The three localities have features that can complement each other to increase their mutual attractiveness to tourists, they said.
Specifically, Da Nang currently has around 3,700 three- to five-star hotel rooms, and dozens of conference rooms that can accommodate 300 – 800 guests, while the Hoi An, and Hue-based Lang Co tourism spot have developed tourism service systems and a series of resorts.
The localities thus have to foster their strength to tighten their linkage in attracting international MICE tourists, experts recommended.
For instance, MICE customers can have a meeting in Da Nang, then spend their leisure time at the resorts in Hue or Hoi An, they said.
Da Nang-based Vitours travel agency has recently organized two familiarization trips, or Famtrips, in a row for more than 100 tour organizers countrywide to study new locations in Da Nang, Hoi An, and Hue for building new MICE tour packages.
“This is a chance for tourism companies to join hands and attract tourists to the areas,” said Nguyen Thi Kim Lien, deputy head of the linking tourism department of Vitours.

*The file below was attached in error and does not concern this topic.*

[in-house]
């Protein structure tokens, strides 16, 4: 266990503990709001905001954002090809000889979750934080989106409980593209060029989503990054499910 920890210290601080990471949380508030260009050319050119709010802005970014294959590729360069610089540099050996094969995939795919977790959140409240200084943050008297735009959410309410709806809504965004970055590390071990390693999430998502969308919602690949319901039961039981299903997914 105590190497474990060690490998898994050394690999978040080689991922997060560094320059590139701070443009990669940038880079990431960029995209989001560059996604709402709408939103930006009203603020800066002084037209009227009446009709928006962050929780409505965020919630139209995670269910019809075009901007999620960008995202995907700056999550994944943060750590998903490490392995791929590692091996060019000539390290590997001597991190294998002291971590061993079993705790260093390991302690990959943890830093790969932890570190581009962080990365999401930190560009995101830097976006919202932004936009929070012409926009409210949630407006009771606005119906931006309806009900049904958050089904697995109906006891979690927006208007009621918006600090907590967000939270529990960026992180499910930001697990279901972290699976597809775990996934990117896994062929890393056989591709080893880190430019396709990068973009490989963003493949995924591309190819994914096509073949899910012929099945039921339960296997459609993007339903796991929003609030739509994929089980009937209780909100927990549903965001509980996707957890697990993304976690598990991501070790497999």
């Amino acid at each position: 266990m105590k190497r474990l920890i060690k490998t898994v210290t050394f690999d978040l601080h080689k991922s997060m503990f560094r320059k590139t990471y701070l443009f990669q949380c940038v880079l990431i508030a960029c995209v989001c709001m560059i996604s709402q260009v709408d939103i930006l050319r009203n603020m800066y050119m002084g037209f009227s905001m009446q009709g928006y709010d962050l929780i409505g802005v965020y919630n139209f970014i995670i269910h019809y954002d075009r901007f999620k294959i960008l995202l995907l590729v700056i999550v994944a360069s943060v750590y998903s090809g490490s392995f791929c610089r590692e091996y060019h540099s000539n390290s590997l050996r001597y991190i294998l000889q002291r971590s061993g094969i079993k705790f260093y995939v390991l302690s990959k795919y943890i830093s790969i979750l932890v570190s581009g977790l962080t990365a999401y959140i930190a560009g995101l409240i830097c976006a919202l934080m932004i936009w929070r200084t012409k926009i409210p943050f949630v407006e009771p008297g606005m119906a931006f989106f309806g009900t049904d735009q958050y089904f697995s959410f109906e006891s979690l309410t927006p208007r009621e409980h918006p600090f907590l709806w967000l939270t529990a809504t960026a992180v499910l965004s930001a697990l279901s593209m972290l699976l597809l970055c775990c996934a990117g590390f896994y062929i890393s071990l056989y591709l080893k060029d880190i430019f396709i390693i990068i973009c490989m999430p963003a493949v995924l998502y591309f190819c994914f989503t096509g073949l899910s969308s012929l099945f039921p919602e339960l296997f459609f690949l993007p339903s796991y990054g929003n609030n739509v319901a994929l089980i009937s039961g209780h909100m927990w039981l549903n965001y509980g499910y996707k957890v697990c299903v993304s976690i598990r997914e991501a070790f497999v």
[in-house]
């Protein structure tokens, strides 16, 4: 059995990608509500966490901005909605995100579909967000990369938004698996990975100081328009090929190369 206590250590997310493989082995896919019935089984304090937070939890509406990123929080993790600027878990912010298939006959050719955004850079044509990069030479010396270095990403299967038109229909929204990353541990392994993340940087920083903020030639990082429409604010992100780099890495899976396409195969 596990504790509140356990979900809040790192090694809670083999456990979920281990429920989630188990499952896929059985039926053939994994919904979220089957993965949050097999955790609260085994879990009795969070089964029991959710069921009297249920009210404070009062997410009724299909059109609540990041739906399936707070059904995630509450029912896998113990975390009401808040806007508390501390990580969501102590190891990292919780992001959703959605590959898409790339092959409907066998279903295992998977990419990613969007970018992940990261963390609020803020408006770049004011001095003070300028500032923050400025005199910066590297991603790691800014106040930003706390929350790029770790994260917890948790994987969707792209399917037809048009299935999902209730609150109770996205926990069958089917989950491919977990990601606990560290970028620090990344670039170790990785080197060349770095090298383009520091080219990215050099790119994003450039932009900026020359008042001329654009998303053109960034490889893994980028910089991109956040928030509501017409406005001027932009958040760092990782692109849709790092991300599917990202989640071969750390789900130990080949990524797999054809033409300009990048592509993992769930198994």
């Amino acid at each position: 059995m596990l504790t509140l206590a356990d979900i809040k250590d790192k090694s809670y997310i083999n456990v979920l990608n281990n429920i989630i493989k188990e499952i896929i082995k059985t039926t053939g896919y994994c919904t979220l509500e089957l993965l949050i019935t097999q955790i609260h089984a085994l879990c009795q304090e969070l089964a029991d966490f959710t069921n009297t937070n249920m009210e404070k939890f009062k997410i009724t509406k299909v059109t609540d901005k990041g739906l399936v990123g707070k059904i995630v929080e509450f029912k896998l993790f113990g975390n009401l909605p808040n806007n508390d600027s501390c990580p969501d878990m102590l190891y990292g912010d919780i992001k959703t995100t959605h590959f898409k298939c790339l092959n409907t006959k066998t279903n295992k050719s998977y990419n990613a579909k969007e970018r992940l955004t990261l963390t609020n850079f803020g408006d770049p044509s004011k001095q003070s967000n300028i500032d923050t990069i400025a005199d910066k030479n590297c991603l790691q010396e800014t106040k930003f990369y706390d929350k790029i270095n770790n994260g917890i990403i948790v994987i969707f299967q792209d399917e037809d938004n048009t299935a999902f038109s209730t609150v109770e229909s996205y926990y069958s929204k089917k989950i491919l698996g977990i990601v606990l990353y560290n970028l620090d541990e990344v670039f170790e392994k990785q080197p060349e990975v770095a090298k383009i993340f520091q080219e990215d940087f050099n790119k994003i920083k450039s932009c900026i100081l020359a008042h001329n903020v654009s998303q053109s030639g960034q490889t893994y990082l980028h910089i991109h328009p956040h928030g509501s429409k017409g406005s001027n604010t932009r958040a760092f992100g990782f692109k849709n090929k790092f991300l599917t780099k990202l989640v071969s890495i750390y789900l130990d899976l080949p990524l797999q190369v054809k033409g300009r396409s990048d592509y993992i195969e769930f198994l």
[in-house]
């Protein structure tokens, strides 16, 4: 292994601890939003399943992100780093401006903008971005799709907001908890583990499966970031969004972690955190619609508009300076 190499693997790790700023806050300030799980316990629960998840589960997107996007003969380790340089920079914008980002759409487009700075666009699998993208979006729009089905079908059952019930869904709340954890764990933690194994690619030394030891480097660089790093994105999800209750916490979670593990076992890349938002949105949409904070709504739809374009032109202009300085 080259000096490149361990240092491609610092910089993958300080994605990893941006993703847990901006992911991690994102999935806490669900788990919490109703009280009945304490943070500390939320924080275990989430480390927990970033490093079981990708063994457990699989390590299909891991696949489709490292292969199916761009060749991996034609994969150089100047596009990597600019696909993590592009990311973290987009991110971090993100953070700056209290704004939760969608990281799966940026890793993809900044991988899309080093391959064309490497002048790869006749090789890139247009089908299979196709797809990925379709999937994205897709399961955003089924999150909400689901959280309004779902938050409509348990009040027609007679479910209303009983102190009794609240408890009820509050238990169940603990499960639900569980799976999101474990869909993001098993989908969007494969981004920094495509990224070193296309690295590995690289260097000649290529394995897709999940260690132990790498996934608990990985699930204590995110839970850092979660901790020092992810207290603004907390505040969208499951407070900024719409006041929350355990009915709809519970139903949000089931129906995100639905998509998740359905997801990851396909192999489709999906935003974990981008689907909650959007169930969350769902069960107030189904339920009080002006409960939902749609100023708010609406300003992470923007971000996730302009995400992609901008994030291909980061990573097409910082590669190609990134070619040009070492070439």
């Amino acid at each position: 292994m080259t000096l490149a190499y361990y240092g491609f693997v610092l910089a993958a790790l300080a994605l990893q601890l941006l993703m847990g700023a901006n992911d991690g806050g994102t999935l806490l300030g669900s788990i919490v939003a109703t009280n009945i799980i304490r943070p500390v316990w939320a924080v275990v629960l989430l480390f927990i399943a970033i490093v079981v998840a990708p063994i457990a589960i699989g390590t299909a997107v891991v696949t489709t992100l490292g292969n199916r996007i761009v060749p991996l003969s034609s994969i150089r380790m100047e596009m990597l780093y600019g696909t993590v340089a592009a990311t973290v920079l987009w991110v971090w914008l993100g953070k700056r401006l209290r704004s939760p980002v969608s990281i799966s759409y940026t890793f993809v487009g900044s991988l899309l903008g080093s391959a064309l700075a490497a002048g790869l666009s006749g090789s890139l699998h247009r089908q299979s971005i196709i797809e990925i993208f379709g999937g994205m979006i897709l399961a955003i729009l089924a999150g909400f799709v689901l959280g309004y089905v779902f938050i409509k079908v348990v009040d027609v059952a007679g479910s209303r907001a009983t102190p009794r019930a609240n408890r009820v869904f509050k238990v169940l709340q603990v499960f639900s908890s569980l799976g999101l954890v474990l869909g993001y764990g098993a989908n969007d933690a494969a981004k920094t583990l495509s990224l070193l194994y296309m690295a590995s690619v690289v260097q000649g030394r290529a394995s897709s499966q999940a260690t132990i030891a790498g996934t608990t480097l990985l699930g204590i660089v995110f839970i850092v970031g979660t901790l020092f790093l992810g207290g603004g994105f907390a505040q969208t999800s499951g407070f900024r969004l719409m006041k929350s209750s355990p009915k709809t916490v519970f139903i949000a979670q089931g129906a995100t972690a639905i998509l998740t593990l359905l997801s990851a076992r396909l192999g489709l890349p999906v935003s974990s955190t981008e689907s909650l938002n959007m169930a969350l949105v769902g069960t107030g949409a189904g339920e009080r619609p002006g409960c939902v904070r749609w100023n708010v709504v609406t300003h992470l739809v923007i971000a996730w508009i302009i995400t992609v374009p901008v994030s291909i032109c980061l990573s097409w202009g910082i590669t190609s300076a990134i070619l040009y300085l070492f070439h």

Ngo Khac Tai, director of Ho Chi Minh City-based PIT Travel, said the company will design new tour packages for MICE tourism at the Son Tra isle in Da Nang, and Cham isle in Quang Nam after the Famtrips.
Similarly, Huynh Thi Be, director of HCMC-based New Focus travel agency, said the resorts along the Hoang Sa and Truong Sa streets connecting Da Nang and Hoi An are a great advantage for developing MICE tourism.
“Our company serves an average of 100-guest tourism groups every year, half of which choose to visit Da Nang,” shared Be.
Be added that the tour prices, which have skyrocketed thanks to increasing airfares and transport costs, are an obstacle to bringing more MICE tourists to the area.
“Vietnam Airlines no longer supports 50 percent fares for travel agencies, while other private airliners do not have frequent service to Da Nang,” said Be.
With the exorbitant cost of air tickets, MICE tour packages to Thailand and Cambodia cost only VND4 million (US$192) per holidaymaker, while those wishing to travel from HCMC or Hanoi to Da Nang have to pay VND5 million, she said.
Meanwhile, Tong Thi Van Anh, deputy director of Hanoi-based International Travel Co, called on the Da Nang tourism industry to reduce accommodation costs in the city for MICE tourists, compared to customers of other tour packages.
“MICE tourists stay in the city longer and use more services than ordinary customers,” explained Anh.
“So it is necessary that they receive price incentives, which should be at least 30 percent lower than the normal figures.”
In response, Huynh Minh Nhon, deputy director of the Da Nang Department of Culture, Sports, and Tourism, said the municipal tourism sector will issue specific policies to link tour organizers, hotels, and airliners.
“We expect to develop a mutual pricing scheme exclusively for MICE tourism,” said Nhon.